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Thursday, February 07, 2013

How to find your self around Sri Lanka

Two years ago, I decided to start navigating around Sri Lanka on my own, which is where the idea of writing this blog came about. Along the way I learnt about the different maps available and the gizmos that I could buy to make getting from A to B much easier.

During my journeys I did meet quite a few tourists who had rented their own means of transport, probably one of the most interesting was a group of 3 australians (including a brit who lives there), they had hired scooters and were touring around the country in these. I must say it must have been scary to start off with but none the less exciting and exhilirating. That said this post is not exactly about the different ways in which one can find them selves around the island, but about what tools and resource and what asking for directions is like in Sri Lanka.

In my very first trip around the country on my own, I used Nokia Ovi maps on my trusty E71 smart phone, they were rather accurate at the time considering. However there were also GPS providers in Sri Lanka at that time, though I didn't actually want to pay for it. Nokia Ovi maps have very good coverage for Sri Lanka, and the best part is that they do have navigation,  which is what I really needed.

Last year I used a combination of Google maps and Ovi Maps, on my cool Nokia N8, which I must say didn't dissapoint me at all! It even had voice guided navigation (Nokia Ovi)! If you want voice guided navigation and didnt want to pay for a GPS device in Sri Lanka, then I would most certainly recommend you taking a Nokia Phone with GPS and the latest Ovi Maps on it. You might however want to download the Sri Lanka Map so that you do not need to use the Internet connection to load maps.

This year I resorted to using Google Maps on my new trusty Samsung Galaxy S3. Google maps is great too, they have more up to date maps, with more roads and businesses and buildings listed, however the navigation option is not available. That said the directions option is. This is when you will see the route plotted on the map, but it is very static, and the only thing that changes is your position on the map. Which is still not bad, but its easy to take the wrong turn or miss your turn this way, which I learnt the hard way this year when I used google maps.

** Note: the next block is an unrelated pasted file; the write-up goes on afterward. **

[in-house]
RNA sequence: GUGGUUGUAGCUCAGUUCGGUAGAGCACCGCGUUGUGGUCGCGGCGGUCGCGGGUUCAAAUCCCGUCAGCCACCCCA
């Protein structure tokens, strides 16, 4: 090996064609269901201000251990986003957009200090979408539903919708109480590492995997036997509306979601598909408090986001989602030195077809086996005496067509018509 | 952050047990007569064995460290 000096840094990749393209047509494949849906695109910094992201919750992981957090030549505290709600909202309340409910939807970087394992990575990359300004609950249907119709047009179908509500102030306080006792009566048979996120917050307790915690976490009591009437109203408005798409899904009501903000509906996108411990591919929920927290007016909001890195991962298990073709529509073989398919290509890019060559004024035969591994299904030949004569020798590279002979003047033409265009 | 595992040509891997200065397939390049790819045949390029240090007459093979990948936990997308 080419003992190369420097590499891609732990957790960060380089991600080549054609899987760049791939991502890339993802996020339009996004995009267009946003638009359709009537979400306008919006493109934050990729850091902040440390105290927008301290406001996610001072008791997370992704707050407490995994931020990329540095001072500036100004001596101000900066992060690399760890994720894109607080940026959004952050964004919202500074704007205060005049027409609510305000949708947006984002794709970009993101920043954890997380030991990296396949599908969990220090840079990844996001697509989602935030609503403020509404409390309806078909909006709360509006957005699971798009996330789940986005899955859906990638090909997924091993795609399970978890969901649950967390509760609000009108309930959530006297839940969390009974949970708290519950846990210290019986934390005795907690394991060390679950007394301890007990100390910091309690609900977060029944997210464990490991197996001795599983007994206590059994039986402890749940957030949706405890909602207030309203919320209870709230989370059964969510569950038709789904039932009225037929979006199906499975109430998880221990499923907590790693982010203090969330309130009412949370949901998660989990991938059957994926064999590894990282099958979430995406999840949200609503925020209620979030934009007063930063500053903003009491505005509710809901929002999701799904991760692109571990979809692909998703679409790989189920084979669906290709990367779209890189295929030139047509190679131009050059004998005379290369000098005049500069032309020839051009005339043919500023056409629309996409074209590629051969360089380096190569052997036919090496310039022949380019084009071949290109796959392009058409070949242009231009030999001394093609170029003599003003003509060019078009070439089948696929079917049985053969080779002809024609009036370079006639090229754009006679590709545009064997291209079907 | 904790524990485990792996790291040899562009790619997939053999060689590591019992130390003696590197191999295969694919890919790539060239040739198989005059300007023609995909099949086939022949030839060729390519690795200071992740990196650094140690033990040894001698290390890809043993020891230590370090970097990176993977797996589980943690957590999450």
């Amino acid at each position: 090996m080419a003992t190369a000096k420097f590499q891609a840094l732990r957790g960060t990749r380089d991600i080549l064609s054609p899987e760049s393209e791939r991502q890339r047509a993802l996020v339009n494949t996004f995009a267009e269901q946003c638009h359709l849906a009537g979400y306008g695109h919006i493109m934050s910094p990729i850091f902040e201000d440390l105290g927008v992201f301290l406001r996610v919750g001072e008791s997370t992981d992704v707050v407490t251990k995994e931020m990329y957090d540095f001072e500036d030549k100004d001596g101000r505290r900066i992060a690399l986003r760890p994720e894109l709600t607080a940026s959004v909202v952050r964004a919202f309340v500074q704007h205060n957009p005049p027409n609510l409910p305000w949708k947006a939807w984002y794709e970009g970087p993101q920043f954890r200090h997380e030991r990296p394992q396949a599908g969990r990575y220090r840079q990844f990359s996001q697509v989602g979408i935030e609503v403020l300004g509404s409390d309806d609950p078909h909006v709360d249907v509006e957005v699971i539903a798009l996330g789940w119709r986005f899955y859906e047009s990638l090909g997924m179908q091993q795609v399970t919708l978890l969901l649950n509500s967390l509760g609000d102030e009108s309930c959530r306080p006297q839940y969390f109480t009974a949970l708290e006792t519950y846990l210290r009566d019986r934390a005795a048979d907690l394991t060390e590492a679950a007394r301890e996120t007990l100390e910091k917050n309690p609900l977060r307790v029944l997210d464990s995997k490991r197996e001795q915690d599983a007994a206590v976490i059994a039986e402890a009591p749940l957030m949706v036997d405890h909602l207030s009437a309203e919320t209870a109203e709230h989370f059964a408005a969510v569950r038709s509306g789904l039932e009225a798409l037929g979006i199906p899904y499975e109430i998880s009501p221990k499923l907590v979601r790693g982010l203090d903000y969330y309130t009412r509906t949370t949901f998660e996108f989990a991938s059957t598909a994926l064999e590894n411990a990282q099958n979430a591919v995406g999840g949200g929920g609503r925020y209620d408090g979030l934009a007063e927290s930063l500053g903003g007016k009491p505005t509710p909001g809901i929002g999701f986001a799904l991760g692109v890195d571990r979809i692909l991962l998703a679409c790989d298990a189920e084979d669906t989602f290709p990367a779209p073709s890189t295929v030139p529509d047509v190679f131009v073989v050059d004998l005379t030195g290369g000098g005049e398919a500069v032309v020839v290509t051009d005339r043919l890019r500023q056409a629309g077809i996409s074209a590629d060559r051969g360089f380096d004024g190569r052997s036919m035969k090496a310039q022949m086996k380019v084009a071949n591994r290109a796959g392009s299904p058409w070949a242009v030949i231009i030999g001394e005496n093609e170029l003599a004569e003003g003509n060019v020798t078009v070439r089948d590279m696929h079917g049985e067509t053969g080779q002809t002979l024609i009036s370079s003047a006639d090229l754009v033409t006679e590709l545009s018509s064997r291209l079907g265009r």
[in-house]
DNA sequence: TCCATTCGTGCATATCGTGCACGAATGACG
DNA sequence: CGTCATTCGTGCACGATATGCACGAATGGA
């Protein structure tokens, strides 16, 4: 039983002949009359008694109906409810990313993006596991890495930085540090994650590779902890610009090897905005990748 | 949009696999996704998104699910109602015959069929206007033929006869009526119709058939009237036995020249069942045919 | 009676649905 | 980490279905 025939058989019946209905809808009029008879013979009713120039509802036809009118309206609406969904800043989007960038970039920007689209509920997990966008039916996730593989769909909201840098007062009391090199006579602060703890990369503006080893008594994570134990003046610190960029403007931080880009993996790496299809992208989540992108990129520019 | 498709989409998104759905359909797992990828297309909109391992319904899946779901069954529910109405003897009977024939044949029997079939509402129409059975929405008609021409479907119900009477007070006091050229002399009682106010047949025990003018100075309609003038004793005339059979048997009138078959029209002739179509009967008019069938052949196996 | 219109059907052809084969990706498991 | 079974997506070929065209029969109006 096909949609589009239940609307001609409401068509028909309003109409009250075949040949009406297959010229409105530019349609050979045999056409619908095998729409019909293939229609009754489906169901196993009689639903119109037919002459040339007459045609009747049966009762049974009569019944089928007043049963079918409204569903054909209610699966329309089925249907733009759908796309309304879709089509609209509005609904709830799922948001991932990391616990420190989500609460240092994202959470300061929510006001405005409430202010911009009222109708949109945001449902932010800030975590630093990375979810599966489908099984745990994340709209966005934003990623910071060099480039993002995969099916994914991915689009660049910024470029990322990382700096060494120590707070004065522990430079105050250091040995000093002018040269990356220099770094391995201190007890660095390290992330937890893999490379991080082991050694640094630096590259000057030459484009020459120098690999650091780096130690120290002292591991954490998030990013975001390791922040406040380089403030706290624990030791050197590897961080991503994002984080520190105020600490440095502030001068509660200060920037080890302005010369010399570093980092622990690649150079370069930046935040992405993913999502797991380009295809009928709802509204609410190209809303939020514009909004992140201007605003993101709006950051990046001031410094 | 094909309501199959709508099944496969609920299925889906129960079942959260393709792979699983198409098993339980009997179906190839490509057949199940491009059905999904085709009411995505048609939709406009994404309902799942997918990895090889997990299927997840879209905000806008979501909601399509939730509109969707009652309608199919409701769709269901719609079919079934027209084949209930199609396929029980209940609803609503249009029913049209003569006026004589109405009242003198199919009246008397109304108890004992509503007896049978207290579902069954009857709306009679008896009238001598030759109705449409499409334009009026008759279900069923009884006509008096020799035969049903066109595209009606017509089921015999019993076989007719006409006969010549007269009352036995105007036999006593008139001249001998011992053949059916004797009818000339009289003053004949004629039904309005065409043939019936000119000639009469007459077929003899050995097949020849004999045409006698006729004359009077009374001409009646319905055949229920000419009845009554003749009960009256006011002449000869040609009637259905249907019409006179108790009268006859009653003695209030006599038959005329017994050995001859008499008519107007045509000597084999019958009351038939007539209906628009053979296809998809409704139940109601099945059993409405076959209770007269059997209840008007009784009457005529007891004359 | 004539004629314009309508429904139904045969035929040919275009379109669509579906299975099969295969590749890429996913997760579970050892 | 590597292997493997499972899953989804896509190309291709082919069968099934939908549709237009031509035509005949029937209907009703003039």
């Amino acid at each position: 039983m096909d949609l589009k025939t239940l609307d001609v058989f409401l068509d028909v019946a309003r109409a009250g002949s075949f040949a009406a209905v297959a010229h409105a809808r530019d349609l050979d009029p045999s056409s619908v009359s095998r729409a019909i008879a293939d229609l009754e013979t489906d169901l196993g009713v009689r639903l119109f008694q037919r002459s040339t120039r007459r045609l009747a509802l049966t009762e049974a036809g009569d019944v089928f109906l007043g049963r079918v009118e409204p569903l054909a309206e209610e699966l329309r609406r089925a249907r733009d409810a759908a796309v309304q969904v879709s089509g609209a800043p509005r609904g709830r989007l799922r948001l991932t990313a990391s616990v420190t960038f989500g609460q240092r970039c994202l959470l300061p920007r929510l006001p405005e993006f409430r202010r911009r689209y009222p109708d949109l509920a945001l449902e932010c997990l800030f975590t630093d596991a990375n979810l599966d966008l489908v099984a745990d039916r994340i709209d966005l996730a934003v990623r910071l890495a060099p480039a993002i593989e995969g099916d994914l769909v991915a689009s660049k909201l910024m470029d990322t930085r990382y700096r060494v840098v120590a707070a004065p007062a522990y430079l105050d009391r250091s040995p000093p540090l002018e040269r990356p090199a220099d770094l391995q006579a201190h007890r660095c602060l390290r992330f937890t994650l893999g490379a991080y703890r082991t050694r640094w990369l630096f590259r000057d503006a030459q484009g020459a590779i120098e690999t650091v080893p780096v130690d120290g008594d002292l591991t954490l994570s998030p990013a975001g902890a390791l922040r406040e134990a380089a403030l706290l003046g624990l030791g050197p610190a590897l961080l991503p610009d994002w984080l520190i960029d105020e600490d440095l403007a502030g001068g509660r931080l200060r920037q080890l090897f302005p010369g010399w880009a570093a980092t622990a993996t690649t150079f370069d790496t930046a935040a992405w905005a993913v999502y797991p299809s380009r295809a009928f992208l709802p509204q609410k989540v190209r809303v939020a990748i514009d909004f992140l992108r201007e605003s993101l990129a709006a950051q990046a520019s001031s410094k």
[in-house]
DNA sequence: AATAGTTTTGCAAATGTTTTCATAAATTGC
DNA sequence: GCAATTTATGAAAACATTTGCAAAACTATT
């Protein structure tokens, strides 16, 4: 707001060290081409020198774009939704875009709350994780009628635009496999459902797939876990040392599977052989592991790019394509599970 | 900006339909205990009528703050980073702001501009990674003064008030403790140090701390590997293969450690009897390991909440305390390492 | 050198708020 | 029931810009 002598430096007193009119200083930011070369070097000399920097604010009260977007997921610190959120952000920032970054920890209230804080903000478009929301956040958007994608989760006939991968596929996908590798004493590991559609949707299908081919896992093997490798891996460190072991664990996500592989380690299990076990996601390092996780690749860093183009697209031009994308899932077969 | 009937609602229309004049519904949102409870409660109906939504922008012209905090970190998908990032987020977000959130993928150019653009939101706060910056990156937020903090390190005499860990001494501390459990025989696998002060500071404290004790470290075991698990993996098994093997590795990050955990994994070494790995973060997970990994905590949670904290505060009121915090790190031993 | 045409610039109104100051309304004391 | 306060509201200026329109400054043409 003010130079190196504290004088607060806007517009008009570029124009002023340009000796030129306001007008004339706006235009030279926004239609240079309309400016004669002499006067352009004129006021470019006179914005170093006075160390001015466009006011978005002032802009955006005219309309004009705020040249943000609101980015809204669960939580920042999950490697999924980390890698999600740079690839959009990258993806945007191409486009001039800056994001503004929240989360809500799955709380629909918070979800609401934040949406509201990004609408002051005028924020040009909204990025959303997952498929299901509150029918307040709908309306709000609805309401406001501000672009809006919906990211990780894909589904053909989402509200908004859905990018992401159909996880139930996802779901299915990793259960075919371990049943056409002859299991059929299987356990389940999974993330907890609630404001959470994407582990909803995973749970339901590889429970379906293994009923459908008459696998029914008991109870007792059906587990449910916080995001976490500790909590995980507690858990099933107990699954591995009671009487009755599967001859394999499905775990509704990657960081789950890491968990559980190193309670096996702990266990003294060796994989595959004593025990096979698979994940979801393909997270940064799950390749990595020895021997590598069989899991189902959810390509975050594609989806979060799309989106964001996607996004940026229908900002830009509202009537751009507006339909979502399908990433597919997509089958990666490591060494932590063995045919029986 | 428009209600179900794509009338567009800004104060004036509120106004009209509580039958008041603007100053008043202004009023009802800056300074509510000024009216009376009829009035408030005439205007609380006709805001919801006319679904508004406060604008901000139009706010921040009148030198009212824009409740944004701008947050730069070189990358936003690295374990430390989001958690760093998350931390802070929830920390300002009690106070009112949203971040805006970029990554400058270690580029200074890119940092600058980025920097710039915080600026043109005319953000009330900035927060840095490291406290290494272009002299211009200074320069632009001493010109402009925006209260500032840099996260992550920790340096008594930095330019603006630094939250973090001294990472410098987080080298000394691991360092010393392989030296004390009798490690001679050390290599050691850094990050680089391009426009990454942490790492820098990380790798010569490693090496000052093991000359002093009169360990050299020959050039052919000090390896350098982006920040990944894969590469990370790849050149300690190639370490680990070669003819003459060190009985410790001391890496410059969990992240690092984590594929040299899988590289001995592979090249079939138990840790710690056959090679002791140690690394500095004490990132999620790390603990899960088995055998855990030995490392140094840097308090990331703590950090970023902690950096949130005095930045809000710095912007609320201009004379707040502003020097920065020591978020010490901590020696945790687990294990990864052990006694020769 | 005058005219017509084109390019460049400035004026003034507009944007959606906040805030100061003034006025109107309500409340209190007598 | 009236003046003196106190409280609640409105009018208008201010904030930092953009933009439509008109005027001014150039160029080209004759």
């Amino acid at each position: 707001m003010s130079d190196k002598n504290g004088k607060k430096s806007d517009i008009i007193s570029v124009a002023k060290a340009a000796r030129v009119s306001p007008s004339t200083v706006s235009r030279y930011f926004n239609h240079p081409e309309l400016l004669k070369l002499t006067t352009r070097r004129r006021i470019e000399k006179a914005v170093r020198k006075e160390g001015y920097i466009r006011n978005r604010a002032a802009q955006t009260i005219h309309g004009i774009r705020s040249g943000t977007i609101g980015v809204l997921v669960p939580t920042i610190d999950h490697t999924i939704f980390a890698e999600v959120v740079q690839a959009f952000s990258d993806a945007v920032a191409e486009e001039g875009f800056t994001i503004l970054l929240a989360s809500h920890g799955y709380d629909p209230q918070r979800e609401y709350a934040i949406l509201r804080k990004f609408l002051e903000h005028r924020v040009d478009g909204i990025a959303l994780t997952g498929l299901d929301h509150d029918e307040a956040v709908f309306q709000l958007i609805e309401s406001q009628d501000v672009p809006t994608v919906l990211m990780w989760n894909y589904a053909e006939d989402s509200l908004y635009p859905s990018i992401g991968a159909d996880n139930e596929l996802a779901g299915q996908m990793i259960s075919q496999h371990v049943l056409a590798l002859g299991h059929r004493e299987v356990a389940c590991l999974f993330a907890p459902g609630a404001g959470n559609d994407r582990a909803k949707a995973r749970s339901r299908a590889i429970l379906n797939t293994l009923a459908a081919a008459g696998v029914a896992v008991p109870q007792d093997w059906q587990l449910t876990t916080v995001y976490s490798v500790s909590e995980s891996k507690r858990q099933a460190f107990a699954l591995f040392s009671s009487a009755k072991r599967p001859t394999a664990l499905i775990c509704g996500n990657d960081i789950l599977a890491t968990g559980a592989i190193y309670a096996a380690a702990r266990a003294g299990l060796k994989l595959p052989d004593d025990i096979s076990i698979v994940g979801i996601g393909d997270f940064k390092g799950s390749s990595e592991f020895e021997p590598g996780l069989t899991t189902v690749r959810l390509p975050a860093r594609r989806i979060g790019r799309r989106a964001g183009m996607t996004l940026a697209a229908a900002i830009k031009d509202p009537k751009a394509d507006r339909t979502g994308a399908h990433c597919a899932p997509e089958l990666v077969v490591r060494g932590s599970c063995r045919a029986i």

I also noted that there are some apps available to buy on the android market, "Google Play" in particular "City Guide" which you will need to purchase offline at a Dialog Store. I wouldn't say that you will need this sort of detail, but I thought I would mention it for those who like to be safe.

Road network in Sri Lanka is not very complicated, it is very well sign posted, and the signs are read in three languages, Sinhala, Tamil, and English. Usually getting directions is very easy from locals as they are very friendly and will not hessitate to help you out. Like I said the more rural you go, the less likely that the road will be on your map (rest assured that all Highways, A, and B roads are on google maps, and so are most side roads in residential areas).

If you want to get your self a hard copy Road map of Sri Lanka, then the best place to get this would be a book shop, these are available all over any of the towns / cities in the country.

Most of the solutions I have mentioned in this article refer to Mobile Phone based apps, which in most cases will use Internet for searching and giving you directions, if you are wondering as to which network to use then why not read my article on mobile providers in Sri Lanka here -

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